Sunday, September 11, 2011

Are you up to the challenge? $5 says you are

Slow down. You move to fast. And you spend too much money; on food, that is.

Slow Food USA is making a big impact this month trying to convince Americans that delicious and nutritious meals -- not to mention ones that are simple to prepare and make creative use of pantry staples -- can be put on the tables for $5 or less. Talk about a happy meal.

Think it can be't be done? There are a lot of major media outlets and food bloggers who would beg to disagree. Time magazine launched its health-minded coverage on Sept. 9, though some commenters grumbled that canned chickpeas really aren't a "slow food" while others described the suggested sandwich recipe as appealing as "cardboard."

Cooks have been more supportive on Food52, the online food community run by the New York Times' Amanda Hesser and her culinary partner, Merrill Stubbs. Its recent post features popular recipes submitted by some of its most popular bloggers, who share recipes and tips on every imaginable food topic. It even features Foodpickle, which offers timely assistance from knowledgeable cooks decicated to getting like-minded (but not necessarily experienced) home cooks out of a, well, pickle.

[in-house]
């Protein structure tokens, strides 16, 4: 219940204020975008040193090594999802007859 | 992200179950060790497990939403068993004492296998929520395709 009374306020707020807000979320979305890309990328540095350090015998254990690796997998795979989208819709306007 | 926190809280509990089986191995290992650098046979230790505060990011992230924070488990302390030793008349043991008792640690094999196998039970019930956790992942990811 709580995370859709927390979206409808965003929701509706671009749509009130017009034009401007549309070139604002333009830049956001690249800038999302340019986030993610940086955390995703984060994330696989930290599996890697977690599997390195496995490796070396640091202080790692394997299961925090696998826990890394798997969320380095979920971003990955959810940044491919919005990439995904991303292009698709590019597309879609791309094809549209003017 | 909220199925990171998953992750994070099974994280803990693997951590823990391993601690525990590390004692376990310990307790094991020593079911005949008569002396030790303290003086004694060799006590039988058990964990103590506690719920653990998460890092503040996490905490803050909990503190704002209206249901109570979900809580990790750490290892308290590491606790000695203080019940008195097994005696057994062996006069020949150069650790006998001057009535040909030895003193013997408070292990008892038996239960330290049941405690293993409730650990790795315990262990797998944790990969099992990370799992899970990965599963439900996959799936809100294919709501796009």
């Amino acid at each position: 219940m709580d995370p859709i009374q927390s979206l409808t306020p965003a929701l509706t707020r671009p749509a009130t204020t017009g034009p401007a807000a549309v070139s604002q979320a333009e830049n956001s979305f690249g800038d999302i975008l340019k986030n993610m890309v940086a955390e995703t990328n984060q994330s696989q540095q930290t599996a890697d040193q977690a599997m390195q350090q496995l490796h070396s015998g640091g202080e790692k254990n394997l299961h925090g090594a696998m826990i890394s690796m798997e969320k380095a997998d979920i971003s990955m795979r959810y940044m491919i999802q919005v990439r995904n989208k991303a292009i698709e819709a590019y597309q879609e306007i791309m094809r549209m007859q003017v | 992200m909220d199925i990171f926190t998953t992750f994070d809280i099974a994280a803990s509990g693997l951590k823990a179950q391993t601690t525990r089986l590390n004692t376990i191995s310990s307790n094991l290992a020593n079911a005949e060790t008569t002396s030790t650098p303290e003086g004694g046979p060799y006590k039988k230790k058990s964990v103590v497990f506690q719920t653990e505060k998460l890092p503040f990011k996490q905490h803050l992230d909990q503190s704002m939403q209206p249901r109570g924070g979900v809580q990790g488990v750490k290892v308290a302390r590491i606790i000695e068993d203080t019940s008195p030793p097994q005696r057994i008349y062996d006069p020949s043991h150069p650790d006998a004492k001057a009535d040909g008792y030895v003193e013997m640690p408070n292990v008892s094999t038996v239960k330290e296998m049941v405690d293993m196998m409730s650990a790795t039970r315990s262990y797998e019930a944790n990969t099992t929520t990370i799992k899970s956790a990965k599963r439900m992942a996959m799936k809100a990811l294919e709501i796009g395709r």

I found the recipe I wanted to try there. Temptingly titled "World's Easiest Falafel and Tzatiki," it includes just one tricky step. The technique is called Pre-Planning, a challenge for even those who enjoy daily cooking. The requisite dried gazbanzo beans require an overnight (or at least eight hour) soak to plump with absorbed liquid.

Since part of the goal is to keep costs down and use what's on hand, I made a few minor tweaks to the recipe. I substituted fragrant Middle Eastern za'atar seasoning for the cumin and parsley for the cilantro, and added a few tablespoons of bean water to puree the mix to a smooth paste. I also added some extra cucumber and tomato, which I served in thin, sandwich friendly slices.

Graham was initially excited about lunch because the cooking method is reminiscent of making latkes. He gamely tried one but soon remembered that he simply does not like falafel. Fine with me; there's enough left over for Tim and I to enjoy leftovers for work lunches.

Whether you make this or something else, consider taking the Slow Food USA challenge and make a delicious home-cooked meal on Sept. 17. For just $5, what have you got to lose?

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